The other remaining attraction, besides St. Patrick’s Tavern and St. Patrick Church, was built during the 1950s around the time of this revitalization.  On May 25th, 1952, Bonin Field was officially opened just behind St. Patrick Church.  This baseball field was named after the former Catholic Priest, Leo Bonin.  The field was renovated in 1989 and now has teams from third to eleventh grade as well as two adult teams.  One adult team, the St. Patrick Irish, are an MBA Class C team that have won 13 state championships.  The other adult team, the St. Patrick Shamrocks, play in the Federal League and have won four Class A state championships and one Class C state championship.  The field has no bleachers but fans can get a good view of the field from a hill just past the line between third base and home.  Children can make a little bit of money by helping to fetch the balls.

Despite its small population St. Patrick still attracts a decent amount of attention with its three points of interest.  St. Patrick Tavern still pulls a crowd, St. Patrick Church still has a strong congregation, and Bonin Field has a lot of baseball going on.  From the early settlers rough beginnings, St. Patrick has formed a small and enjoyable community.


Written by Tony Connors, Curatorial Assitant.


Rass, Jeanne.  “St. Patrick: Irish settlers move, but town remains.”  Prior Lake American, 3 Aug. 1987.

The New Prague Times, 29 May 1952.

“Losses Total In Excess of $50,000 As Weekend Fires Destroy Feed Mill, Granary, Cedar Lake Home.”  The New Prague Times, 6 Dec. 1962, vol. 74.

Doerr, Sylvia.  “Stories and recollections of St. Patrick, Cedar Lake.”  As I Remember Scott County, edited by Marcia Spagnolo et al., Scott County Senior Citizens, 2006, pp. 113-115.



Baseball with the Quicksteps

Base ball is a sport that has been enjoyed by many over a long span of years.  It was originally conceived of as “a gentleman’s sport” and was played with a great deal of reverence and respect for both the game and opponents.  Today it is America’s past time and one of its most popular sports.  Starting in the summer and extending into the fall, you can turn on your TV and watch a professional base ball game most any day of the week.  The games you see here, however, are not the same kind of game you would have seen in base ball’s early days.  There have been drastic changes in not only the appearance of the game but in the rules as well.  The set of rules credited with leading to today’s baseball is called the Knickerbocker Rules, which were established in 1845 by the Knickerbocker Base Ball Club.  Though the rules are what they are today there are still groups out there that choose to play baseball by older rule sets.  Some go all the way back to the original Knickerbocker rules others choose other iterations of the rules commonly from the 19th century and early 20th century.  One such group came to Shakopee in 1995 to put together a game based on rules used in 1858.  The Halsey Hall Chapter of the Society for American Baseball Research brought their team, the Quicksteps, to play baseball at Murphy’s Landing Restoration Village.  Scan_20170825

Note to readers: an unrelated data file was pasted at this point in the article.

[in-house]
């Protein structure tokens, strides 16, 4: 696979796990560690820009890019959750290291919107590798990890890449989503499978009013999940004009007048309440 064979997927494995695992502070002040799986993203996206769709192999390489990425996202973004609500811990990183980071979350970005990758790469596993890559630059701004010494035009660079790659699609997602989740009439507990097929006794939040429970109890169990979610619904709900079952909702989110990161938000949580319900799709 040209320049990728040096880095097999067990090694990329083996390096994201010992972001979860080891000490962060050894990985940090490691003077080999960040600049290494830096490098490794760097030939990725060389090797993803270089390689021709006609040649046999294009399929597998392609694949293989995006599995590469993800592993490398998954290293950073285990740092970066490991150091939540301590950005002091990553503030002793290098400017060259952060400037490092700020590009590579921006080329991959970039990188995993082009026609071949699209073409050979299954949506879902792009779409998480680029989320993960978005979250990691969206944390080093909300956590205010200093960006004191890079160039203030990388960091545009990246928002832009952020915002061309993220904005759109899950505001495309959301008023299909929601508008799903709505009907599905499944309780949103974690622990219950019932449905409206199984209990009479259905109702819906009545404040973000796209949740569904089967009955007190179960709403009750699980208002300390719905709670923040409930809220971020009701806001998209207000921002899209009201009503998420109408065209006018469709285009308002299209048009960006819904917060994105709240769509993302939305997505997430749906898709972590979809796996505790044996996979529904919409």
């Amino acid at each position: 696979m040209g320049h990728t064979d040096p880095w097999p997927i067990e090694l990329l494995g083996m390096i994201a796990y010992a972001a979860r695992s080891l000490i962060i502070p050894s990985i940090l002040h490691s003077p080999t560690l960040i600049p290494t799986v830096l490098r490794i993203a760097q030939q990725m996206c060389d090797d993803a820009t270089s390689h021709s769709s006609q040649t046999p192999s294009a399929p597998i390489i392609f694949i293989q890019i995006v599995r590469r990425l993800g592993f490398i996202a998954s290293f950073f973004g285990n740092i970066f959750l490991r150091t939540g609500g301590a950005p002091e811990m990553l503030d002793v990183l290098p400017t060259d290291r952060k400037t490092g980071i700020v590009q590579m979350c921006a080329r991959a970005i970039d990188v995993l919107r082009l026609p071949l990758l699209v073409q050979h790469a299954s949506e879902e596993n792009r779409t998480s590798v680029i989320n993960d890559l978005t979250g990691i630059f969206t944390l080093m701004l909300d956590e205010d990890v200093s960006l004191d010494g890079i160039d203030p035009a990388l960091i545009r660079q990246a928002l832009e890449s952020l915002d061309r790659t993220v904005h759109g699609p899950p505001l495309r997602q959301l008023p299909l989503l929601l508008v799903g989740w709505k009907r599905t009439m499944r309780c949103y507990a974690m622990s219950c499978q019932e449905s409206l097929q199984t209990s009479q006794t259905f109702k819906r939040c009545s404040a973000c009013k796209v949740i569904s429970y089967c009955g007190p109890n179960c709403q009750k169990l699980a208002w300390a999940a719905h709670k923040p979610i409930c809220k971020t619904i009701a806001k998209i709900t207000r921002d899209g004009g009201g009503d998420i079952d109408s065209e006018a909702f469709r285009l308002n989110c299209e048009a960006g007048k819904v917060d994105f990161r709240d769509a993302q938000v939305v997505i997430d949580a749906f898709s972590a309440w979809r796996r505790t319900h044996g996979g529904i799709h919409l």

Pictured above are the Quicksteps in their, more or less, era appropriate garments posing for a photo taken in 1994.  We can immediately notice several differences between these outfits and those worn today.

Modern Baseball

The shirts of Quicksteps are collared and cuffed.  The hat, though it has similarities to a baseball cap, is a far less streamlined affair that sits much more loosely instead of hugging the head tight.  The pants are full length and sit loosely as compared to the modern players outfit which is pulled up on the leg and hugs the leg more tightly.  The shirts of the Quicksteps are cuffed and collared.  These shirts share the same baggy quality as their pants.  There are no short sleeves, afterall, it’s a gentleman’s sport and the clothing reflects that.  There are also a few more subtle differences.  If you look closely, you may notice that the Q on the Quicksteps’ shirts are not actually part of their shirt.  Instead these are bibs that attach to the shirt.  If we look at the Quickstep player kneeling on the far right of the photo we can see a ball in his right hand.  The base balls being used by the Quicksteps were made from leather wrapped around yarn and rubber. Early baseballs were often made from other materials as well but the leather yarn and rubber balls were rather typical.  Early on these balls were stitched with a cross pattern called the “lemon peel” pattern.  The figure eight pattern on base balls hadn’t started to become more popular until 1858.  Lastly, you’ll see that our modern base ball player has a glove.  Originally base ball was played without gloves, helmets, face masks, shin guards or chest pads.  Gloves were not introduced until 1875 and they looked very little like the gloves we know today.